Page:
While watching the AMC series Mad Men, TV viewers gained a greater appreciation for the art and commerce of advertising. But with the show soon airing its final episodes, the public can now learn much more about the story of American business. Kathleen Franz, an American University associate professor in the History Department, is working with other curators on American Enterprise, a permanent exhibition set to open on July 1 at the Smithsonian's National Museum of American History. Franz is curating exhibit sections related to the history of advertising and consumer culture after World War II.
On March 27, Mad Men creator Matthew Weiner and several cast members were in attendance at a special ceremony donating artifacts from the show to the National Museum of American History. Jon Hamm—the indelible Don Draper—was there, along with Christina Hendricks (who plays Joan Harris) and John Slattery (Roger Sterling).
AU's own Franz spoke at the star-studded event and praised the landmark TV series. "Mad Men has invited viewers into the business of advertising in the 1960s. You've pulled back the curtain, and shown us the hard, creative work of advertising," Franz said.
She then expanded on the upcoming exhibition at the museum: "Where Mad Men used objects to evoke the time period and flesh out the characters, we use material culture to engage visitors in the drama of American business history." While the Mad Men objects will not appear in American Enterprise, that exhibit has an extended history of the advertising industry.
A Different Kind of Exhibit
American Enterprise will occupy about 8,000 square feet and is part of the renovation of the museum's west wing. The exhibition—which includes sections on invention and innovation—will cover the history of American business from 1770 to the present. "It's the whole sweep of U.S. history, and the idea is that since the nation's founding, business has been woven into American society," Franz says in an interview.
This is represented through four marketplaces: the early merchant economy; the corporate marketplace, with the rise of big businesses like Singer; the consumer marketplace of post-World War II America; and the global marketplace, covering the 1980s through the present.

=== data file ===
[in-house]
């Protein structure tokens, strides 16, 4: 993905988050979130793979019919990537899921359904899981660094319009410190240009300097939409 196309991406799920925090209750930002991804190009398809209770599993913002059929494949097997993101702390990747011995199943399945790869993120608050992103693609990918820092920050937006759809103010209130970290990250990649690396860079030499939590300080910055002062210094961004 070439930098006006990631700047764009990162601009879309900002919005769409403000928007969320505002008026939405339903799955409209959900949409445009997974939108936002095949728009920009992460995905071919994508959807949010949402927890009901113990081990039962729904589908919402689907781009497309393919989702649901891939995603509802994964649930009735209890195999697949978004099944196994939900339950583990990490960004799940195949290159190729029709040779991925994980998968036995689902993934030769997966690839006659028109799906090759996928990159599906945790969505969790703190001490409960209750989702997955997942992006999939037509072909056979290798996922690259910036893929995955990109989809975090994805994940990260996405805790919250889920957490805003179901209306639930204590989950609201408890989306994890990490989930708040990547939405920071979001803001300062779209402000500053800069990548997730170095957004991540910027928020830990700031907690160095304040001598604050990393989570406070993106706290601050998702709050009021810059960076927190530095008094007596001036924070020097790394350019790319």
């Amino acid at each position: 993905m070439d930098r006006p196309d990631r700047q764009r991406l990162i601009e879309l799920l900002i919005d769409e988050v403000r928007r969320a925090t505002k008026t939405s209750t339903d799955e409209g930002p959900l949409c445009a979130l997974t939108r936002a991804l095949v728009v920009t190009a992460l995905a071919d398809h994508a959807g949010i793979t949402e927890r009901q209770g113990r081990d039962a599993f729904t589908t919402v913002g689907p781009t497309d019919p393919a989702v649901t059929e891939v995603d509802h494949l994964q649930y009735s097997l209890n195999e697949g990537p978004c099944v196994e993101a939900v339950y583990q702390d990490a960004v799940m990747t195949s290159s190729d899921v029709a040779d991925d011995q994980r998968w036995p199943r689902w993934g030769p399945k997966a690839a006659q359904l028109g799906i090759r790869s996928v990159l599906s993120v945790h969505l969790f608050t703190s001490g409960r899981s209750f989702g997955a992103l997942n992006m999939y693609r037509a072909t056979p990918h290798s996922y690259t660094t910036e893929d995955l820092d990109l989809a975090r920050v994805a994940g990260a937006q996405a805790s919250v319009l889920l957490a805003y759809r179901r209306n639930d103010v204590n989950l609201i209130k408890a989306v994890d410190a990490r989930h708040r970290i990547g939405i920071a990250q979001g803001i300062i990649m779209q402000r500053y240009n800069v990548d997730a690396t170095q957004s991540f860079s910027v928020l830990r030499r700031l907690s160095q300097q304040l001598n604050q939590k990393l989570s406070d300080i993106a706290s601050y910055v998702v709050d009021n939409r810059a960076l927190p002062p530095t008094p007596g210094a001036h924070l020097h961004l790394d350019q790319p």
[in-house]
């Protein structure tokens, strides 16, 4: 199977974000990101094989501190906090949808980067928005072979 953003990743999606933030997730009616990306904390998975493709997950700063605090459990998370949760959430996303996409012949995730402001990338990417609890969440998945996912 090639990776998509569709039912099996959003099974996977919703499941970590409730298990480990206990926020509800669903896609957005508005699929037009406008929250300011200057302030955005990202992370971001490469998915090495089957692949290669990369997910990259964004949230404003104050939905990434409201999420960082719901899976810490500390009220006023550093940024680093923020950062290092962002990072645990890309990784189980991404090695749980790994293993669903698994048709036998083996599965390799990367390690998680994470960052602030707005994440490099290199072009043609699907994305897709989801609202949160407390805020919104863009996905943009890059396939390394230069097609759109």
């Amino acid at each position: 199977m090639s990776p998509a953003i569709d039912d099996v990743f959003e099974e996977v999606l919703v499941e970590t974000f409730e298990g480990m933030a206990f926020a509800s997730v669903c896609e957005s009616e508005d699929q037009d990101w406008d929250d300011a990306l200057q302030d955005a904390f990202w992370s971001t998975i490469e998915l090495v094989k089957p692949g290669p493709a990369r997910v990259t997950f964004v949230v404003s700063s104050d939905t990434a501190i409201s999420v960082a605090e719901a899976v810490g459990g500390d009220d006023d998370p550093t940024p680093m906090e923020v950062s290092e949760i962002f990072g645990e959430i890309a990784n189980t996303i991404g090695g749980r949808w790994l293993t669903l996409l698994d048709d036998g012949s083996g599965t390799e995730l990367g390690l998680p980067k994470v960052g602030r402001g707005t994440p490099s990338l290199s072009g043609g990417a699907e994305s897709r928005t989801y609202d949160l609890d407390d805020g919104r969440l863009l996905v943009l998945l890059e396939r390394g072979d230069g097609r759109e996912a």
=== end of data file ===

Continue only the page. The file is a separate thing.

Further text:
"We're doing this in a very different way than people might expect. Business history used to be the history of big firms, but we're thinking about it in a new way as the dynamic interplay between producers and consumers. So it's where producers, sellers, workers, and consumers come together," she explains.
Characters and Branding
Franz focuses heavily on the advertising section, which starts with Benjamin Franklin in the 1750s. This part of the exhibit includes beautiful print ads and signage, while spotlighting the key people behind the brands. The archivists and curators at the National Museum of American History have built one of the nation's best advertising history collections.
Franz added a few new artifacts to the collection, such as a 1920s outdoor advertising figure of Mr. Peanut, thanks to a donation from Kraft Foods, and the original drawings for the advertising icon that came through a donation from Robert Slade. Slade donated the original Mr. Peanut sketches drawn by his granduncle, Antonio Gentile, in the 1916 contest that created this spokescharacter.
Franz says spokescharacters are a component of branding practices that date to the late 19th century. Around this time, manufacturers started mass producing packaged goods and selling them nationally, and they wanted to make brands distinctive through branding and packaging. "If they created characters, they could have a friendly face for the brand and the business, and this would be an emotional attachment for people," she explains.
Franz directs AU's graduate program in public history, which focuses on museums and historic sites. She has an extensive museum background, and she earned a PhD from Brown University in American civilization.
Many AU graduate students worked on American Enterprise, and AU associate economics professor Mary Hansen has served as a consultant on the project.
As the opening of the exhibit nears, Franz offers reasons why this history should be accessible and engaging. "I think most Americans have some sort of entrepreneurial spirit, and we're certainly all workers and consumers. So this takes a look at American history through the prism of business," she says. "In a more scholarly sense, it grapples with this idea that America has long had a definable tension between the pursuit of individual opportunity and the common good." She hopes everyone will come to see the show when it opens this summer.